― Ray Bradbury

A good night’s sleep, or a ten minute bawl, or a pint of chocolate ice cream

photo of the way down from Winder fell

the way home (or spot the dog)

Today we had a perfect walk on the fell, even though I hadn’t really had any sleep and we met a deranged man on our way back down to town. I took the camera, intending to photograph a ridge I have been studying, making sketches and paintings, with the aim of producing a large piece of work. I wanted a photo to make a more complete blog post, to show the spot I’d been working in. Unfortunately, I was so sleep-deprived when I hit the top of the hill that I forgot all about it, turned left instead of right, missing the vital spot and not realising until I was well on the way back to town.

I keep stealing Ray Bradbury’s words to head these blog posts, because he wrote so well. Sleep has been tricky recently. We live in a flat here in our rural idyll and every now and again young people, fresh from home, move in to the flat above. They haven’t enough experience of life yet to understand the concept of being kept awake and needing your sleep so they tend to make a lot of noise in the early hours. They do try to keep it down but have no idea how loud they actually are, in our rickety old building which has no soundproofing at all. At times I end up craving sleep (although a good cry or chocolate ice cream could be temporary substitutes) and looking longingly at the bracken on the hill. When you are really sleepy it looks so welcoming. Couldn’t I just roll myself up in it for the night, far away from all the clamour?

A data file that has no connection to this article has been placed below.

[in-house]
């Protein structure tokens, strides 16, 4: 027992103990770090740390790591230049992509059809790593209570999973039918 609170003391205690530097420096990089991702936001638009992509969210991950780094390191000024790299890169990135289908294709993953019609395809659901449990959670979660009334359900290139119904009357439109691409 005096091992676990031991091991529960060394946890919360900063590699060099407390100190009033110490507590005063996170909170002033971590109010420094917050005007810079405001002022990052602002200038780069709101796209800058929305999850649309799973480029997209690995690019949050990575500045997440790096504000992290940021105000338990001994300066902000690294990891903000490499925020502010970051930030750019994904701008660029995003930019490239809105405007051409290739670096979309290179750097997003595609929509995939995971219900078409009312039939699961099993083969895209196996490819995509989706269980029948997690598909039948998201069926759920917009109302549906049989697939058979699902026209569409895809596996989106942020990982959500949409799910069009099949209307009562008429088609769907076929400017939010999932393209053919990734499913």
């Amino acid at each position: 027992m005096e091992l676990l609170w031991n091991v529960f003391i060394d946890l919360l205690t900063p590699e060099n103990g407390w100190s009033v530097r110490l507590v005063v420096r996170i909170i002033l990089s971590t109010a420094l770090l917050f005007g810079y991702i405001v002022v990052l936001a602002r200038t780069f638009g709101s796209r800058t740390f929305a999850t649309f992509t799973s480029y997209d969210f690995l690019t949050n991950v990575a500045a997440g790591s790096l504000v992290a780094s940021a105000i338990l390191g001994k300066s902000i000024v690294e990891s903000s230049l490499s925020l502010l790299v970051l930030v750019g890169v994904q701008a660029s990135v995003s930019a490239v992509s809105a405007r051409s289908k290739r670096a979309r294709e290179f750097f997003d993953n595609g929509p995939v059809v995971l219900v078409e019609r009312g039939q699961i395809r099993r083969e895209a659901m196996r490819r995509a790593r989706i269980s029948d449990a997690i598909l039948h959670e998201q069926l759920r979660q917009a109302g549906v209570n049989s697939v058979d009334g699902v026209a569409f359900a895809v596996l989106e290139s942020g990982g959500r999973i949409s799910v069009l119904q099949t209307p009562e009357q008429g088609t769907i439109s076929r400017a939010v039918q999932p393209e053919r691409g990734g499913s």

Tilly the dog sits on the hill, photograph

Tilly sitting patiently with a background of hills

dog looking at the camera

Tilly gives me one of her looks

Tilly, who can sleep in all circumstances, tells me we have to go home because she is hungry.

view of fields and hill

looking south-west across the pattern of small fields

Nearing the fell wall we came across a man with two children and a very calm-looking dog. The man was brandishing a child’s scooter and yelling, in an uncontrolled manner – at the dog as far as I could tell. He sounded extremely angry, shouting “Sit down (dog’s name) Sit down now!!” while the poor animal slunk around in his vicinity looking most unhappy. The man was brandishing a lead and had his back to us. I wondered if he was reacting to us approaching from higher up the path, although both Tilly and I were standing still, not wanting to approach as the yelling continued. “I’m just trying to establish control!” the man shouted, seemingly at his children, as he had not acknowledged Tilly and I and still had his back to us, the scooter held aloft across his shoulders.

I looked at my dog, who seemed as unwilling to meet this raging person as I was, and we turned together, leaving the path to plunge through bogs and bracken, escaping as the shouting went on. We picked up a lower path that would take us home and, after a while, the noise ceased. I looked back and could see the three trudging up the hill away from us – no sign of the unfortunate dog, which couldn’t really have been blamed for keeping its distance. What on earth had caused the man to feel so irate, I wondered? Maybe he too needed some sleep.

view of Sedbergh seen from Winder

Sedbergh hoves into view. Tilly is still lurking.

In my next post I’ll include the work I’ve been doing on the fell ridge, hopefully complete with a reference photo.